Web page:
Software Development: Creating a Student Planner Application with UVA Course Data; The Effect of Different Social Groups on the Development of Artificial Intelligence

Aceron, Justin, School of Engineering and Applied Science, University of Virginia
Francisco, Pedro Augusto, EN-Engineering and Society, University of Virginia
Morrison, Briana, EN-Comp Science Dept, University of Virginia

My originally proposed capstone research addresses the limitations of current methods for detecting early symptoms of heart failure and the potential benefits of using alternative prediction and detection methods. Leveraging machine learning and regression algorithms, there’s potential to develop predictive models that utilize biometric data to assess the likelihood of heart disease in patients. It’s important to consider the human and social aspects of incorporating such technology since these predictive models can influence human lives; the models have to be accurate and trusted by the humans using them if we are to seriously consider including AI in the health industry. For the STS research pertaining to how AI has developed, it’s important to consider the Social Construction of Technology theoretical framework. Considering a wide range of different stakeholders other than the intended users will be important in identifying what makes certain AI applications successful. Historical analysis of secondary sources is the main method of research for the STS project. Close examination of government policies related to AI also proves to be useful in finding the social impacts that various groups have on the development of AI over time. Through the STS research, I hope to find out how different social groups interpret AI technology while also looking into how current developers design their AI. This may provide insight into the complex number of social factors that have to be considered for successful AI applications to be used by the public. In tandem, the STS research and the capstone project exemplify how there are many potential benefits of AI, but only if developers make the effort to consider AI’s dynamic social contexts when creating such technology.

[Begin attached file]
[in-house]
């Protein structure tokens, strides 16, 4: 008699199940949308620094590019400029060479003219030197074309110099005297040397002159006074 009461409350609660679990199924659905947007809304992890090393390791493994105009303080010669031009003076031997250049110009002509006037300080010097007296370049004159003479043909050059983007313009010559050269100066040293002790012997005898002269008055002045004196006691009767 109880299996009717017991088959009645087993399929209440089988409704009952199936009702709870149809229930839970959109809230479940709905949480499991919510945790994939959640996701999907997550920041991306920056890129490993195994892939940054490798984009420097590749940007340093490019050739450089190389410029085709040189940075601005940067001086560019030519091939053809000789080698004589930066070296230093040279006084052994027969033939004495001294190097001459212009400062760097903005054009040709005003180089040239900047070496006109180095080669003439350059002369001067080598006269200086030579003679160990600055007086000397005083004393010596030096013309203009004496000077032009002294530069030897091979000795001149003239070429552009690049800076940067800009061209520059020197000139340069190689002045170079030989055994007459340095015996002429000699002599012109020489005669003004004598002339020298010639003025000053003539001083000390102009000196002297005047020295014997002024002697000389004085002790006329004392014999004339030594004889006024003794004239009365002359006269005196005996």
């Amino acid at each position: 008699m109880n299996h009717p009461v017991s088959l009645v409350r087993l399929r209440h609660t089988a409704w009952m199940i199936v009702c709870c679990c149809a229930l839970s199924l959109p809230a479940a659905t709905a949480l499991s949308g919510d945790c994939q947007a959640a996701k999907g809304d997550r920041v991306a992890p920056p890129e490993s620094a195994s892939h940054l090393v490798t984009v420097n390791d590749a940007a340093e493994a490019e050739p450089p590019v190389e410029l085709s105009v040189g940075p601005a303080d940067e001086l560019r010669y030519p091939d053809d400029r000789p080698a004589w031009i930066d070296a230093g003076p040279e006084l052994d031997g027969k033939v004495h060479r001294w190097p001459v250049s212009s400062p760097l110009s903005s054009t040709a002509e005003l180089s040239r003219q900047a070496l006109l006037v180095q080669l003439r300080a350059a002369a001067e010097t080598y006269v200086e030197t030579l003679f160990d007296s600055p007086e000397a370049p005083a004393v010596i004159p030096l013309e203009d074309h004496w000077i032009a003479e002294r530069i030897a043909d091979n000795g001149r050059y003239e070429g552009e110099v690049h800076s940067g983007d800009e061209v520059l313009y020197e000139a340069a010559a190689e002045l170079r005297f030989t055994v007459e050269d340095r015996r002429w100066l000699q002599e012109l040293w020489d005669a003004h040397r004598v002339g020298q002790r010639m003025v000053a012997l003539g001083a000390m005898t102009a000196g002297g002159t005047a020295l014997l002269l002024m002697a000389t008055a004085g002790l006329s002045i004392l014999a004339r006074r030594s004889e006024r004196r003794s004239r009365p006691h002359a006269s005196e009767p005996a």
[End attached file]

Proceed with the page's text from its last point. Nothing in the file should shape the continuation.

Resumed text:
BS (Bachelor of Science)
Artificial Intelligence, Software Development, Application Design, Social Construction of Technology

School of Engineering and Applied Science
Bachelor of Science in Computer Science
Technical Advisor: Briana Morrison
STS Advisor: Pedro A. P. Francisco
Technical Team Members: Justin Aceron

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